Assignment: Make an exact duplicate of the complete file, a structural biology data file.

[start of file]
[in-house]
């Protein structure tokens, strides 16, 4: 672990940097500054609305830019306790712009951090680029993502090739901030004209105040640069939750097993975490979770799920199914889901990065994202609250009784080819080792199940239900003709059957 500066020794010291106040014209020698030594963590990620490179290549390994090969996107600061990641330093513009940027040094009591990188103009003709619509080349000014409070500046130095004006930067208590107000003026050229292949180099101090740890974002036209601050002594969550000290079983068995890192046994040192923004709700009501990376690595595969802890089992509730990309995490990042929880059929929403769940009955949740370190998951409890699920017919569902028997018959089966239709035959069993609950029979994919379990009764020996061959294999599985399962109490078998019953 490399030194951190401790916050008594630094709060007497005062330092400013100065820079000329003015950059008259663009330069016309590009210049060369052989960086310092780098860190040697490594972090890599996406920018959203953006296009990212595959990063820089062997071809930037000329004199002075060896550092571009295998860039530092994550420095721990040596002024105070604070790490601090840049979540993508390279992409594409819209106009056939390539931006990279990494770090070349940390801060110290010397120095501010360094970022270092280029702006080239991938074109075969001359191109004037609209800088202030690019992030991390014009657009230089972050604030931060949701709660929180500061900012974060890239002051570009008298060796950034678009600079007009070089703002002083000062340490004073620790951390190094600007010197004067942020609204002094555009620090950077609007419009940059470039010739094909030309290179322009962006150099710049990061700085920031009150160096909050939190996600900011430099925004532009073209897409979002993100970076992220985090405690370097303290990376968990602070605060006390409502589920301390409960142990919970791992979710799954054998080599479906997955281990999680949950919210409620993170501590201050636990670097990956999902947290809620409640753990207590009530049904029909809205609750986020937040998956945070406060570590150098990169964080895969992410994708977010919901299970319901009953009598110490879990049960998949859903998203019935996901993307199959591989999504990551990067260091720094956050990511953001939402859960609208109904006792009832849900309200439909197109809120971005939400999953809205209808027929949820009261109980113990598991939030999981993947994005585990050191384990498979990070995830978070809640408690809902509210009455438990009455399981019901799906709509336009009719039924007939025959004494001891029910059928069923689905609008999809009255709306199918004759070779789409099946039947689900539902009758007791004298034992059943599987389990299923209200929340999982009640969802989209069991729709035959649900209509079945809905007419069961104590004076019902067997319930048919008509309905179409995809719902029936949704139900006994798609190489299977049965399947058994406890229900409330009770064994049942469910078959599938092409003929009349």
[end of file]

[in-house]
């Protein structure tokens, strides 16, 4: 672990940097500054609305830019306790712009951090680029993502090739901030004209105040640069939750097993975490979770799920199914889901990065994202609250009784080819080792199940239900003709059957 500066020794010291106040014209020698030594963590990620490179290549390994090969996107600061990641330093513009940027040094009591990188103009003709619509080349000014409070500046130095004006930067208590107000003026050229292949180099101090740890974002036209601050002594969550000290079983068995890192046994040192923004709700009501990376690595595969802890089992509730990309995490990042929880059929929403769940009955949740370190998951409890699920017919569902028997018959089966239709035959069993609950029979994919379990009764020996061959294999599985399962109490078998019953 490399030194951190401790916050008594630094709060007497005062330092400013100065820079000329003015950059008259663009330069016309590009210049060369052989960086310092780098860190040697490594972090890599996406920018959203953006296009990212595959990063820089062997071809930037000329004199002075060896550092571009295998860039530092994550420095721990040596002024105070604070790490601090840049979540993508390279992409594409819209106009056939390539931006990279990494770090070349940390801060110290010397120095501010360094970022270092280029702006080239991938074109075969001359191109004037609209800088202030690019992030991390014009657009230089972050604030931060949701709660929180500061900012974060890239002051570009008298060796950034678009600079007009070089703002002083000062340490004073620790951390190094600007010197004067942020609204002094555009620090950077609007419009940059470039010739094909030309290179322009962006150099710049990061700085920031009150160096909050939190996600900011430099925004532009073209897409979002993100970076992220985090405690370097303290990376968990602070605060006390409502589920301390409960142990919970791992979710799954054998080599479906997955281990999680949950919210409620993170501590201050636990670097990956999902947290809620409640753990207590009530049904029909809205609750986020937040998956945070406060570590150098990169964080895969992410994708977010919901299970319901009953009598110490879990049960998949859903998203019935996901993307199959591989999504990551990067260091720094956050990511953001939402859960609208109904006792009832849900309200439909197109809120971005939400999953809205209808027929949820009261109980113990598991939030999981993947994005585990050191384990498979990070995830978070809640408690809902509210009455438990009455399981019901799906709509336009009719039924007939025959004494001891029910059928069923689905609008999809009255709306199918004759070779789409099946039947689900539902009758007791004298034992059943599987389990299923209200929340999982009640969802989209069991729709035959649900209509079945809905007419069961104590004076019902067997319930048919008509309905179409995809719902029936949704139900006994798609190489299977049965399947058994406890229900409330009770064994049942469910078959599938092409003929009349």